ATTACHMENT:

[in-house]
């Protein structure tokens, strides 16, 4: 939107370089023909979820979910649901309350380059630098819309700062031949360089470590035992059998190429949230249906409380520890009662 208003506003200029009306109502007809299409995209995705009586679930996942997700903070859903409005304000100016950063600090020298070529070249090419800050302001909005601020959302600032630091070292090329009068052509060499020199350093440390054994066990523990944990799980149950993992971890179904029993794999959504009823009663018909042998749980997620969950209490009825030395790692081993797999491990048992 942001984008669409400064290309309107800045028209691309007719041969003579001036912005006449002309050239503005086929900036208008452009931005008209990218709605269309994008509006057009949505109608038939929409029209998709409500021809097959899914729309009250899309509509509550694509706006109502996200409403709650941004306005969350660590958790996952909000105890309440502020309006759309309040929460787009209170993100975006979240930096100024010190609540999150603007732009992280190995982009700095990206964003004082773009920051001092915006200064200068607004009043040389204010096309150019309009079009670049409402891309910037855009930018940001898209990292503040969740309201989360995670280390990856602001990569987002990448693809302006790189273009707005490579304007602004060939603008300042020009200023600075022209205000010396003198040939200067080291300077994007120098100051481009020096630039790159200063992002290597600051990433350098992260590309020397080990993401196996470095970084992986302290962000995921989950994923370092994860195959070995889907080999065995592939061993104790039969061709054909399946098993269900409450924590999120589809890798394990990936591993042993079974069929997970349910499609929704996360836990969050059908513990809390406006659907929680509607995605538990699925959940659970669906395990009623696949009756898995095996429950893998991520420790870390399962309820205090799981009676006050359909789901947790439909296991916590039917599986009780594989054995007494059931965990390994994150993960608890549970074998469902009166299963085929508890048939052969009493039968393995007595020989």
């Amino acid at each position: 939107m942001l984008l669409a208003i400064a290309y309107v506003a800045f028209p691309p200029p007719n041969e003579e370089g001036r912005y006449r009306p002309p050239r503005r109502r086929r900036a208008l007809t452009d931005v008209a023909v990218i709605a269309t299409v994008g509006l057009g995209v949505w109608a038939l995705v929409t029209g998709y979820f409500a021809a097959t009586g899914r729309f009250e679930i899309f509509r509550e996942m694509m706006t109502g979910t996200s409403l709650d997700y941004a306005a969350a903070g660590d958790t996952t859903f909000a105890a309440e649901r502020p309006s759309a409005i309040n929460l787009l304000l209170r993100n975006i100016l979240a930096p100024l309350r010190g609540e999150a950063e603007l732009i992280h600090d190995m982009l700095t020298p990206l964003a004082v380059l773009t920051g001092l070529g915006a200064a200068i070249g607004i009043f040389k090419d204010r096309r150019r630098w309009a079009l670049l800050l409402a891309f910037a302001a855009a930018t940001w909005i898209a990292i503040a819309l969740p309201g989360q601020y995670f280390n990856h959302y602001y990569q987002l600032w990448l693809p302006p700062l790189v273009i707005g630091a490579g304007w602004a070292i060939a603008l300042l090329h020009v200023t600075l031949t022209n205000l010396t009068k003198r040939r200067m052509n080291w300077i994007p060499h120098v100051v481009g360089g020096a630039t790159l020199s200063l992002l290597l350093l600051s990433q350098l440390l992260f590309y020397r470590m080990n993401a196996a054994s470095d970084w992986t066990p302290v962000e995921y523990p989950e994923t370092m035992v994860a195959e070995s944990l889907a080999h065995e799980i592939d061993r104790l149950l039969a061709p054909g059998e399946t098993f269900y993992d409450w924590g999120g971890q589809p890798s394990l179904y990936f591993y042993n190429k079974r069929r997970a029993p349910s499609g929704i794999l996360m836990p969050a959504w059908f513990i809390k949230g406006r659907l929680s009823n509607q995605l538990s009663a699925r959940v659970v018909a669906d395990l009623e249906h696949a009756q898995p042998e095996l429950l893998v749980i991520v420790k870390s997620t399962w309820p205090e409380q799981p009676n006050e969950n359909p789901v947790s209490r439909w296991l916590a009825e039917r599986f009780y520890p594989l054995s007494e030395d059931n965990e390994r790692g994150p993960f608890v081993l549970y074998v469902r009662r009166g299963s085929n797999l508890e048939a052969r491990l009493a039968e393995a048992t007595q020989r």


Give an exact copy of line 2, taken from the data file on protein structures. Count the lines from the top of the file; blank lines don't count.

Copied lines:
């Protein structure tokens, strides 16, 4: 939107370089023909979820979910649901309350380059630098819309700062031949360089470590035992059998190429949230249906409380520890009662 208003506003200029009306109502007809299409995209995705009586679930996942997700903070859903409005304000100016950063600090020298070529070249090419800050302001909005601020959302600032630091070292090329009068052509060499020199350093440390054994066990523990944990799980149950993992971890179904029993794999959504009823009663018909042998749980997620969950209490009825030395790692081993797999491990048992 942001984008669409400064290309309107800045028209691309007719041969003579001036912005006449002309050239503005086929900036208008452009931005008209990218709605269309994008509006057009949505109608038939929409029209998709409500021809097959899914729309009250899309509509509550694509706006109502996200409403709650941004306005969350660590958790996952909000105890309440502020309006759309309040929460787009209170993100975006979240930096100024010190609540999150603007732009992280190995982009700095990206964003004082773009920051001092915006200064200068607004009043040389204010096309150019309009079009670049409402891309910037855009930018940001898209990292503040969740309201989360995670280390990856602001990569987002990448693809302006790189273009707005490579304007602004060939603008300042020009200023600075022209205000010396003198040939200067080291300077994007120098100051481009020096630039790159200063992002290597600051990433350098992260590309020397080990993401196996470095970084992986302290962000995921989950994923370092994860195959070995889907080999065995592939061993104790039969061709054909399946098993269900409450924590999120589809890798394990990936591993042993079974069929997970349910499609929704996360836990969050059908513990809390406006659907929680509607995605538990699925959940659970669906395990009623696949009756898995095996429950893998991520420790870390399962309820205090799981009676006050359909789901947790439909296991916590039917599986009780594989054995007494059931965990390994994150993960608890549970074998469902009166299963085929508890048939052969009493039968393995007595020989």